1. Notary system in the 1930s:
On July 30, 1935, the Republic of China announced the Interim Rules for Notarization for the first time, then, on Feb 14, 1936, the Rules for the Implementation of Interim Rules for Notarization. Although the Rules specifically stated many cases for notarization and stated how to implement the Rules, they were not really implemented widely, mainly in the area under the capital court's jurisdiction.
On March 31, 1943, the Kuomintang government announced a notarization “law” and, on Dec 25 of that year, the Rules for the Implementation of the Notarization Law. This law contained 5 chapters and 67 articles and clearly described the notary department, a notary's qualifications, assistants’ qualifications, notary affairs (private rights), notarization application process, provisions for withdrawal, essential elements of notarized documents, notarizing documents, authentication of certificates, and notary fees. There were more detailed contents in the 9 chapters and 57 articles of the Rules for the Implementation of the Notarization Law.
However, during the war that followed, people at that time had no way to apply the Kuomintang law for their own benefit. Kuomintang notaries did help to establish and consolidate the property rights of landlords and the bourgeoisie, with the goal of maintaining the status of the ruling class. During the war of liberation, notary organizations gradually began appearing in people's courts in the cities of Harbin, Shenyang, Shijiazhuang, Shanghai and other liberated areas in response to the needs of the general public, especially aliens, overseas Chinese, and dependents of overseas Chinese. For example, there were notary certifications for marriages, divorces, adoption, contracts, and power of attorney, which played an important role in emancipating oppressed women, abolishing the feudal marital system, setting up freer, more equal marital relationships, establishing more close-knit families, protecting the interests of women and children, and safeguarding the property of individual citizens.
2. Period of development:
During the early days of the People's Republic of China, at the 12th meeting of the Central People Government, on Sept 3, 1951, there was an announcement of the Interim Regulations on the Organization of the People's Court for "notarization and other non-litigious matters governed by other laws and orders" under the jurisdiction of people's courts at the county, central, and municipal level.
At the same time, Beijing had Interim Measures of Notarization for the people's court and Measures of Central-south District Trial Implementation. After that, the notary organizations were gradually set up in mid-sized to large cities and some counties for the notary business and to protect personal property rights. When the People's Republic was established, during the period of economic restoration and the first 5-year plan, notarization’s main purpose was to serve economic construction so it was confined to sales, purchase orders, selling on a commission basis, handling contracts between State organs, State-owned enterprises, and privately owned industrial and commercial businesses.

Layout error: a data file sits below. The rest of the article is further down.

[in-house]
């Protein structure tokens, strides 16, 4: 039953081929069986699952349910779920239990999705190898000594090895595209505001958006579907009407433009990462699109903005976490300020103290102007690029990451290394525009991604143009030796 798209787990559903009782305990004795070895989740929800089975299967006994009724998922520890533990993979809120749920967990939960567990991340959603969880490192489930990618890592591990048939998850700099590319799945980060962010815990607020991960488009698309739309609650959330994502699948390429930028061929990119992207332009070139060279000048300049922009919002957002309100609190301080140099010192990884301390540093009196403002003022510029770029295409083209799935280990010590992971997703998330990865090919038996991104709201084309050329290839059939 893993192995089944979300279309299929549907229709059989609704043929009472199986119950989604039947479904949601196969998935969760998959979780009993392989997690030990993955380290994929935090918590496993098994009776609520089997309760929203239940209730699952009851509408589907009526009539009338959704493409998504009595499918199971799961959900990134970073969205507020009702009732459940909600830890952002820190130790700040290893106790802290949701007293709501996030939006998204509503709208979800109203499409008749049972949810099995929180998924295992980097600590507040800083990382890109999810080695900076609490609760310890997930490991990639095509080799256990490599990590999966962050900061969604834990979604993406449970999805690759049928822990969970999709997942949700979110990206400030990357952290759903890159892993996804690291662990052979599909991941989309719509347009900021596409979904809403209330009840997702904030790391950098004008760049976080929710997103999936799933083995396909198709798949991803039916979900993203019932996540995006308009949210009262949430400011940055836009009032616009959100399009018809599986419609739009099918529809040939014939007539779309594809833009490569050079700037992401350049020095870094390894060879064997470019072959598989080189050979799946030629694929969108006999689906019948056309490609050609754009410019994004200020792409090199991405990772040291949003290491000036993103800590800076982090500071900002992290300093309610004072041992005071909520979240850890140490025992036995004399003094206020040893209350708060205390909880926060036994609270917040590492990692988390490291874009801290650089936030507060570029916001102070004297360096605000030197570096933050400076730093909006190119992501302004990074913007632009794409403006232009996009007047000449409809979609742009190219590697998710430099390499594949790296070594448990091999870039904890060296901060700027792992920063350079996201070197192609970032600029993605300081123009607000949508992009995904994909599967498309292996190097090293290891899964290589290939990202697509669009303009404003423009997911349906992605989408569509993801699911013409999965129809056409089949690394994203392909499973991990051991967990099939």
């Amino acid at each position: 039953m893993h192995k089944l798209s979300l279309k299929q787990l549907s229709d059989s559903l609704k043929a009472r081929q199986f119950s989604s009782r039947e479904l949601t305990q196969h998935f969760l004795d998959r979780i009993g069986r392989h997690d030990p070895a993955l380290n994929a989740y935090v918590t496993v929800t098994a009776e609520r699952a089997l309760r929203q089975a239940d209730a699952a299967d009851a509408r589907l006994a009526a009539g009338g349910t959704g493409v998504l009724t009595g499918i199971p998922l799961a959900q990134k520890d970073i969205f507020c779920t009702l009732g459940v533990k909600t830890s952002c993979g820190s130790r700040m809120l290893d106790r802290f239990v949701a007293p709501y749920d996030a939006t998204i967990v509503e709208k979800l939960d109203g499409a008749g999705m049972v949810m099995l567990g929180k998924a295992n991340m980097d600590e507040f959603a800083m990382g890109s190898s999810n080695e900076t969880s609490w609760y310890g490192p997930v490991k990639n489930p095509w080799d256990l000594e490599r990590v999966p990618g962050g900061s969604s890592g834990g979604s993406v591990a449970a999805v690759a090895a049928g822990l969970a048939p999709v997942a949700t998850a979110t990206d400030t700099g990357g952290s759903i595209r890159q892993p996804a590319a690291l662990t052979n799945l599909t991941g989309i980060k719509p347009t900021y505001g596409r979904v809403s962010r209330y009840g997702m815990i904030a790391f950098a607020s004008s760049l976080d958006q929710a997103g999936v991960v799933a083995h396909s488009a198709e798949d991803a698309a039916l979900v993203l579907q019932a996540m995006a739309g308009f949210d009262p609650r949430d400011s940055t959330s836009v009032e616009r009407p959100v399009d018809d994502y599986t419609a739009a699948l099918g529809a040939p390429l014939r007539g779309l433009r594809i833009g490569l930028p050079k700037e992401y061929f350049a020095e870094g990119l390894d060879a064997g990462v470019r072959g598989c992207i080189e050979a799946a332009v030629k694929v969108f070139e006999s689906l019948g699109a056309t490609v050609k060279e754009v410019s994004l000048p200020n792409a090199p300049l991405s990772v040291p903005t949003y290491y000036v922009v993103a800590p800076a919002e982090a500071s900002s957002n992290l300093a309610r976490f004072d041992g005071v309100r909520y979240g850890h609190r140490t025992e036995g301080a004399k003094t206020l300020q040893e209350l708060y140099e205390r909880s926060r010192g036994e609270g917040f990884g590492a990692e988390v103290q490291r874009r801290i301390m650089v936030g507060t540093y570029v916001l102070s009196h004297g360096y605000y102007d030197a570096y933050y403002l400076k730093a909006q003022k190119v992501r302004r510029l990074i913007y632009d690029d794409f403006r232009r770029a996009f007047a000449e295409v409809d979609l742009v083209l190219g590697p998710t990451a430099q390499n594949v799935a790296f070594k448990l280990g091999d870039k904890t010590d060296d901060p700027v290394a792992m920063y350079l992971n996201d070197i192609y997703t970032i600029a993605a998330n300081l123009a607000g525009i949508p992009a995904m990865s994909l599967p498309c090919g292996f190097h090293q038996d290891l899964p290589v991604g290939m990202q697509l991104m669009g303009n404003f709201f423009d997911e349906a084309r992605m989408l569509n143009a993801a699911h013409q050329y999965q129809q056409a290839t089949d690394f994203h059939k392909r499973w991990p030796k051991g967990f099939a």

In April 1955, Dong Biwu noted in a speech at a national Party meeting that "signing a contract is an act of agreement, and it needs laws to protect it. Our country must set up offices to notarize contracts so there will be fewer or no mistakes in them." He then added, "I hope there will be more notary offices to be set up, and the scope of their work extended." So, the Justice Ministry held the first national meeting on notary work, April 25 - May 9, 1955 to put the emphasis of notary work, clearly define the task of notaries, and discuss any existing problems in the work. Then on Jan 31, 1956, the Justice Ministry said in a Circular Concerning the Question of the Scope of Notaries that they "should strengthen the notary business and conduct it with people’s rights and obligations in mind". So, notaries were used to back official testaments, the adoption of children; the purchase, sale, or leasing of housing; the power of attorney; kinship relationships; and death and other certificates.
One stipulation called for notary offices to be set up in cities with more than 300,000 people, and a notary sections in the people's court of a county with a population of less than 300,000 people, or those with dependents of overseas Chinese. By the end of 1957, there were notary offices in 52 cities across the country, and a notary section in people's court of more 500 counties, with more than 900 full-time notaries in all. This was a prosperous time for the notary business, and it played an important role in developing the law.
3. Period of weakening:
Then, because of the influence of extremely radical thoughts in 1958, by 1959 judicial and administrative offices had been closed across the country, and notary licenses everywhere cancelled. Only the people's courts in a very few large cities engaged in the notary business and only for a small number of documents used outside China for international intercourse. And, for the 10 years of “cultural revolution” (1966-1976) turmoil, the notary business was regarded as a form of “revisionism", and the notarization of individual property the sign of increased bourgeois power and the beating of a gong to clear the way for capitalism.